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I am married to an FTM.  We have been married almost 2 years and have decided to get the ball going (in two weeks for our first try!) to have a baby.  I don't really know many other transfamilies in my area and would love to have some type of community, on the net or otherwise. Happy to see this thread!

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#14 of 34 Old 12-06-2011, 01:13 PM
 
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Ravin - That must be so much to work through with a little one.  I don't know of anyone online, but we have a local friend who transitioned when his son was in elementary school.  Everyone is happy and healthy now, so it can be done successfully.  Do you have a therapist or a good support system?

 

Welcome, Normajean!  Best of luck to you and your partner.  


 

 

 

 

 

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#15 of 34 Old 12-10-2011, 07:34 PM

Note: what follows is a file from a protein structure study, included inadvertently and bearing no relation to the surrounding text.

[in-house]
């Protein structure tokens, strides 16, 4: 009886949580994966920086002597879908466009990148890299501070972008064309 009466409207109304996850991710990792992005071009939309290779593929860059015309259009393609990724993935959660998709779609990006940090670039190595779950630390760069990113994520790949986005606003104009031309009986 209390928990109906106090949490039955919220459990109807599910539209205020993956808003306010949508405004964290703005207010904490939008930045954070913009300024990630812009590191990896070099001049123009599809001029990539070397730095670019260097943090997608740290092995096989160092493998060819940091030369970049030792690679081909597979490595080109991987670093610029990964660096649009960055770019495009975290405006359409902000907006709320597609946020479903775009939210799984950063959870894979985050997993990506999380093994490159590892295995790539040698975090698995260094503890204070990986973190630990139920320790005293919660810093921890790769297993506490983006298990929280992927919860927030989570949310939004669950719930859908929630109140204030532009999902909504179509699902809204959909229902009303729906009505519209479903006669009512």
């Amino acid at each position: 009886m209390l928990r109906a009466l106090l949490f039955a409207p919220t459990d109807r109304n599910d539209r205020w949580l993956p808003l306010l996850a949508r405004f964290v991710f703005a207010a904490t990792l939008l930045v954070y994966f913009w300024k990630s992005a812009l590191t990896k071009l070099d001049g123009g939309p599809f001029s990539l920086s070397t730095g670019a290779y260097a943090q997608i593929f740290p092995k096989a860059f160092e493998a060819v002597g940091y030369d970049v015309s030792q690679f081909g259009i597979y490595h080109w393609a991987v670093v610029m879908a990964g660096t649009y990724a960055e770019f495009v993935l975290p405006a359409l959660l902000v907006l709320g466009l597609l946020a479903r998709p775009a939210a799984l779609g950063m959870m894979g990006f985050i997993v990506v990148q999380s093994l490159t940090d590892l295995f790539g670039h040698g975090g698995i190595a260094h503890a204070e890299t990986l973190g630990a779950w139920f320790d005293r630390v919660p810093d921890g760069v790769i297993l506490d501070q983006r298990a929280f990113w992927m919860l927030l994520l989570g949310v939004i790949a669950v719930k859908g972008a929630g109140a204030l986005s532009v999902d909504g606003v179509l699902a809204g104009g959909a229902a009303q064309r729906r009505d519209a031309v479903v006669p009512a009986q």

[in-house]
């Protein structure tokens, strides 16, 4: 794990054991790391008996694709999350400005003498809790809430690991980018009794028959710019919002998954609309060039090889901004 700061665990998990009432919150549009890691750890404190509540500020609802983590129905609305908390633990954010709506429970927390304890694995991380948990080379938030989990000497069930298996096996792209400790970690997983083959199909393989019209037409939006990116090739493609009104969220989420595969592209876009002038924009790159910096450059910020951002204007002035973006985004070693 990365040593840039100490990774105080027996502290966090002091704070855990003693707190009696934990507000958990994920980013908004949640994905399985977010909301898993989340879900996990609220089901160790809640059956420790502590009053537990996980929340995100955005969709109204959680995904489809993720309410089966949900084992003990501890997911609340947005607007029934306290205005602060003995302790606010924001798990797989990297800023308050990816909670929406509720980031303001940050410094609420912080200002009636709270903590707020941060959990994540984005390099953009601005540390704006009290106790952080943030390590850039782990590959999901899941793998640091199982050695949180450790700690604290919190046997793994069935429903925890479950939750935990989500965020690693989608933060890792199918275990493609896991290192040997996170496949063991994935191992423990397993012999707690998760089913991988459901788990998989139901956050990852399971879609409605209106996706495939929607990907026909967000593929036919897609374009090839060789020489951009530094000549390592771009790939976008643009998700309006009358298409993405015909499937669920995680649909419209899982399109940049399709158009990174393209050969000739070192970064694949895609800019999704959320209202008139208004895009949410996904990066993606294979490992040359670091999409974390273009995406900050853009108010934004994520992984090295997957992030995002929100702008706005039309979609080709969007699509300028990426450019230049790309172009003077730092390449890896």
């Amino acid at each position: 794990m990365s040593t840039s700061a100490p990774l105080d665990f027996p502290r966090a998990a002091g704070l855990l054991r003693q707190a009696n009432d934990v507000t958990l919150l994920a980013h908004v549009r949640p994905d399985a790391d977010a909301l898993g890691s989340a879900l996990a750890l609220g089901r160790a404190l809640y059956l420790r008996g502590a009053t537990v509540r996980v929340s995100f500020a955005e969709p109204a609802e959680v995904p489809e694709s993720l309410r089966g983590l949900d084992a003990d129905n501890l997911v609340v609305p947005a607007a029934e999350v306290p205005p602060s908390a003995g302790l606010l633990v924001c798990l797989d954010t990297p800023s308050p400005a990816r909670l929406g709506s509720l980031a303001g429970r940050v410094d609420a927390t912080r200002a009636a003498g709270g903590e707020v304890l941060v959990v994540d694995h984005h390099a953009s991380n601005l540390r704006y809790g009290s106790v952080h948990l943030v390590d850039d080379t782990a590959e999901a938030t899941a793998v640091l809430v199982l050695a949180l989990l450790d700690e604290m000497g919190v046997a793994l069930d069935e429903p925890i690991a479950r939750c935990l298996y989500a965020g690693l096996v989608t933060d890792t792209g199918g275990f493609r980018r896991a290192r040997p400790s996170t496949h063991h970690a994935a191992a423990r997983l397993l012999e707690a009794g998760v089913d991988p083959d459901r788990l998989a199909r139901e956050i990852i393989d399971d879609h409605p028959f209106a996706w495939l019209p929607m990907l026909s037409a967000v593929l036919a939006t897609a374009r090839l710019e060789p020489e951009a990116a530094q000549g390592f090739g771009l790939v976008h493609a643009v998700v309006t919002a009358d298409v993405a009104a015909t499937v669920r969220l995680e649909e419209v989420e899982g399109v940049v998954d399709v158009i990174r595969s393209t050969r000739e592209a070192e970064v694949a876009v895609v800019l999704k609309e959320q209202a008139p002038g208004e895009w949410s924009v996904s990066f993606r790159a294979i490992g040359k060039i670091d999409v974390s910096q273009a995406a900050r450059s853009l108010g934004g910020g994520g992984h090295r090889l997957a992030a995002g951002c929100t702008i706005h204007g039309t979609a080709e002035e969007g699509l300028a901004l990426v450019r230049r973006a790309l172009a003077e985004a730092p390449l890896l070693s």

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Hey there!  My partner is trans/genderqueer (no hormones or surgery - he appears very androgynous) and we are trying to have a  baby!  I just had my first IUI yesterday.  I'm excited to connect with other queer/trans families out there!  Thank you for starting this thread and I hope to be connecting with you  more in the future!


Queer parent on the adventure of a lifetime raising my sweet little guy, born at home in September 2012, with the love of my life by my side!
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#16 of 34 Old 12-22-2011, 10:38 AM